I tend to dog on Dodgers’ star Yasiel Puig quite a bit.
Of course, most of it is because of his off-field antics and his ball playing gaffs. I don’t necessarily dislike him as a person, but I do think his behavior is, for lack of a better term, teenager-ish.
So imagine my surprise when I read his very dark and disturbing story of his defection. I suppose it wasn’t so much surprise as it was humbling sadness for this kid. I won’t go into details about his defection because it is a story that cannot simply be summarized using witty banter and bizarre adjectives. If you get the chance, you ought to read it yourself because it is very sobering. Let’s just say his Cuban defection story has given me some newfound respect for this Tasmanian Devil.
After I read it, I understood more of why he acts the way he does. I get why he has always been so guarded and so mysterious. He clearly has much more on his plate than baseball. His manager Don Mattingly said that he is worried about Puig, especially since he has gotten death threats from the smugglers who got him to the States. Puig even owes these people a significant chunk of his baseball earnings, so that must make those smugglers unhappy.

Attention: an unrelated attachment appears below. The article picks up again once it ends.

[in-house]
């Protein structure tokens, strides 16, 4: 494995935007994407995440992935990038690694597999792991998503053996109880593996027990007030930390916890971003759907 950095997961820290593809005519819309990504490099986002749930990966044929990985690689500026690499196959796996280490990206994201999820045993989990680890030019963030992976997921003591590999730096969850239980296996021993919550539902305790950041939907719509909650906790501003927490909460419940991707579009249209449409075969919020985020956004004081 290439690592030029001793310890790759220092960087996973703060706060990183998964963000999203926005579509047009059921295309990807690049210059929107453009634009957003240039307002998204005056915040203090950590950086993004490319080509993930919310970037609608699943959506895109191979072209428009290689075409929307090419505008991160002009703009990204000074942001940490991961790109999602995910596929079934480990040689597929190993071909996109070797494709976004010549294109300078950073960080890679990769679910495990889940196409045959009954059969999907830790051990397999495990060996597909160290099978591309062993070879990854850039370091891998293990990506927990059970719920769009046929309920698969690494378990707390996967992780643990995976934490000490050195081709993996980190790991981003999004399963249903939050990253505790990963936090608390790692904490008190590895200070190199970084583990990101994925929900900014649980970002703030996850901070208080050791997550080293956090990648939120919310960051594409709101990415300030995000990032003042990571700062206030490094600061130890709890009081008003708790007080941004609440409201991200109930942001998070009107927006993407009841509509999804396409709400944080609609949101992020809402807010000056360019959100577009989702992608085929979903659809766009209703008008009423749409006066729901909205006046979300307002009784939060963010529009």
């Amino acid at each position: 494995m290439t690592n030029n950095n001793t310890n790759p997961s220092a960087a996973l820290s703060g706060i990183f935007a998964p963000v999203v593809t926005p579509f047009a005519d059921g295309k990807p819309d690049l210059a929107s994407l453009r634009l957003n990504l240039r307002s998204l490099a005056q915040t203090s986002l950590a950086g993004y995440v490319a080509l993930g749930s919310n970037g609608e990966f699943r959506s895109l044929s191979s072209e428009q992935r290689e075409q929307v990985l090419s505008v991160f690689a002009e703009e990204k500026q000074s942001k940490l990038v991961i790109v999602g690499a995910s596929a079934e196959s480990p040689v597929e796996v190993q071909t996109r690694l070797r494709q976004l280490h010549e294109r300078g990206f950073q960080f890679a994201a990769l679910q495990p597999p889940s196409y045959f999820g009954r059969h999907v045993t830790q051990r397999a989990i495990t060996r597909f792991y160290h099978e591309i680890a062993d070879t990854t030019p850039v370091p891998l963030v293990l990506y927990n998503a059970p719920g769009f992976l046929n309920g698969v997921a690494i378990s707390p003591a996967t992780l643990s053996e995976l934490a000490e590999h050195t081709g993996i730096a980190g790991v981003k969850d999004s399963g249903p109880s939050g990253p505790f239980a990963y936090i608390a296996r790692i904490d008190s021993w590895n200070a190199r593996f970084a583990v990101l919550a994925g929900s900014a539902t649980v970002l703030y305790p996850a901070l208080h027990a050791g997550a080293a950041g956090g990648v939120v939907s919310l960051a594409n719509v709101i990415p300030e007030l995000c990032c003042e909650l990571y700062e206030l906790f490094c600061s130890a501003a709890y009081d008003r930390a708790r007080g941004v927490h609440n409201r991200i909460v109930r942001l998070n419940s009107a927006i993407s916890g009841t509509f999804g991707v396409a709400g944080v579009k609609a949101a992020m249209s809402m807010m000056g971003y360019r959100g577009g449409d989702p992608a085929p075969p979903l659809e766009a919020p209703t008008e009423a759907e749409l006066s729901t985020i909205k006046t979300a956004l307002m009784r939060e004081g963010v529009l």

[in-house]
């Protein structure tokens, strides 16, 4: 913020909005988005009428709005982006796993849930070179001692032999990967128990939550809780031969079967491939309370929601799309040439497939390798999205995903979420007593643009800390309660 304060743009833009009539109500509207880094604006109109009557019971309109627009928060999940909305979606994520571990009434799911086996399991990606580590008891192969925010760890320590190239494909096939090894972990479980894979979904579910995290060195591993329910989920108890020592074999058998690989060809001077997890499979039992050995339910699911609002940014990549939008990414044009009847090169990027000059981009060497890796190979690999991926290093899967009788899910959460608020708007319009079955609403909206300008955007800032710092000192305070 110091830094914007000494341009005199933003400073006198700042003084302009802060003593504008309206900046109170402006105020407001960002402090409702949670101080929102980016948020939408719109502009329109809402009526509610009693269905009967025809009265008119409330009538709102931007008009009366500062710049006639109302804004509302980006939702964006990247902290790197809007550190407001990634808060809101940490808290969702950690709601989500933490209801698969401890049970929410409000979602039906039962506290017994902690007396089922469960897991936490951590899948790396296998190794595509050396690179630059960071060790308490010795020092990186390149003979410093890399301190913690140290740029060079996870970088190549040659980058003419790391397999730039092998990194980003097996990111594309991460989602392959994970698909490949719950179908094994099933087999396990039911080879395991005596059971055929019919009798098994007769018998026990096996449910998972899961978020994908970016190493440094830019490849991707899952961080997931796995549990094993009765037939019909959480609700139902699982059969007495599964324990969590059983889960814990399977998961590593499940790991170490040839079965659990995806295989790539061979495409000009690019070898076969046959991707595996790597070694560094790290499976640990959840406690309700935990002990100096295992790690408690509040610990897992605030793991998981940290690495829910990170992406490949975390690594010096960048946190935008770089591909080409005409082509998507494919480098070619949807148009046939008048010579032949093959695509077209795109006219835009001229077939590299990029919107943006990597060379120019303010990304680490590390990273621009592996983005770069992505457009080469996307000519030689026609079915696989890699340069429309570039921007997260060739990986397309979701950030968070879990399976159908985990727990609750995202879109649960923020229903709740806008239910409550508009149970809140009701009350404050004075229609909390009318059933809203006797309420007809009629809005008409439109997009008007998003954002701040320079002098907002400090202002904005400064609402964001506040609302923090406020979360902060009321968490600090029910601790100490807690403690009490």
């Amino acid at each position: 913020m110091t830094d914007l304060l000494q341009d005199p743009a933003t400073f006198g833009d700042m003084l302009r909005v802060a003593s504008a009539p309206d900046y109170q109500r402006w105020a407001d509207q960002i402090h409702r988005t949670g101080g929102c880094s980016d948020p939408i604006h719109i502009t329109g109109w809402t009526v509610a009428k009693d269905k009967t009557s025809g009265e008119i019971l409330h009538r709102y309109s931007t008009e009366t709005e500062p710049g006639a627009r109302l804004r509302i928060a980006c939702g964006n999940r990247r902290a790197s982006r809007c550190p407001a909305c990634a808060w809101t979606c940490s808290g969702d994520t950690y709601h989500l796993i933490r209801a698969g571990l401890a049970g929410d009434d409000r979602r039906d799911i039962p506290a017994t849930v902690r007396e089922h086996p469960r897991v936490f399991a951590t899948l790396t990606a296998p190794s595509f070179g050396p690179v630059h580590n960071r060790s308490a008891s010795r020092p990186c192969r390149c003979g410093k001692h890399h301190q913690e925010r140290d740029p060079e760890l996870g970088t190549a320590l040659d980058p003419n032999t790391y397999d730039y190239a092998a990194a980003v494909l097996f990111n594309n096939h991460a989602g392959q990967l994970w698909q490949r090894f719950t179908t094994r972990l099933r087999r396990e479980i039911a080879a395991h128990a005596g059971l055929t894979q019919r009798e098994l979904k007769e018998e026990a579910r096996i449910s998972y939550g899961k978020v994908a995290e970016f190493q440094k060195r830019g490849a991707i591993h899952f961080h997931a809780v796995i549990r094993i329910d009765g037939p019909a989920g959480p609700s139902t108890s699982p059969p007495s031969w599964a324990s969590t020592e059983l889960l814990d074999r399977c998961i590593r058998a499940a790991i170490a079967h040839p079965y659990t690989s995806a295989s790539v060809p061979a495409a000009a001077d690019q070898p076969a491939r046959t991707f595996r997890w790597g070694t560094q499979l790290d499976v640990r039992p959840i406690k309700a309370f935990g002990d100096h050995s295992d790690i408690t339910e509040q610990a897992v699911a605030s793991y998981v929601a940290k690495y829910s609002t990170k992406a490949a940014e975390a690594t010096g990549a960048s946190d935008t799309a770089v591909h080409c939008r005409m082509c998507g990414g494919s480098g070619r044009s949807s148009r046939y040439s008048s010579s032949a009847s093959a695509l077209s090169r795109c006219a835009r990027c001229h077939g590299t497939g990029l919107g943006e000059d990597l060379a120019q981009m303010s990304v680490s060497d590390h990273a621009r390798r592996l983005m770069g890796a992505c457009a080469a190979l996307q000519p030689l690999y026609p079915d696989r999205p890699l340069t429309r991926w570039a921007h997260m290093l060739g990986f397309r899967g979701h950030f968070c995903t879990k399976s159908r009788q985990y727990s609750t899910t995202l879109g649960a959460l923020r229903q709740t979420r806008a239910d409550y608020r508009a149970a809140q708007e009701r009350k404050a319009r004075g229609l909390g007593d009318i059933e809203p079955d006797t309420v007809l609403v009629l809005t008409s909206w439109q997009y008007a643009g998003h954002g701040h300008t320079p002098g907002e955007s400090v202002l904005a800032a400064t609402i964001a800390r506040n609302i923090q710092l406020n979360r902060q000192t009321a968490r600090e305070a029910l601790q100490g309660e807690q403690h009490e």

In addition to worrying about the smugglers, he fathered a child in the off-season. He has had multiple run-ins with the law. This kid has issues, but some of them can probably be explained by the trauma he must have dealt with trying to get to the USA. His on-field antics cannot be explained by this, which is why he needs to work extra-hard on getting better. He needs to focus and channel his energy in a more positive way. He needs to learn the ins and outs of the game and be more respectful of the game and its former players.
Listen, there is no denying this kid is good and baseball is better having him there. All I ask of him is that he work on being a more respectful person and to fix his unnecessary errors on the field. I have no doubts that he is a good man with a good heart. Hearing what he had to go through made me respect him more as a person. If he can get better on the field and work on his uber-polorizing personality, he might have a shot into my good graces.
Here is a link to his full story. I highly recommend you read it, especially if you want to lose some faith in humanity: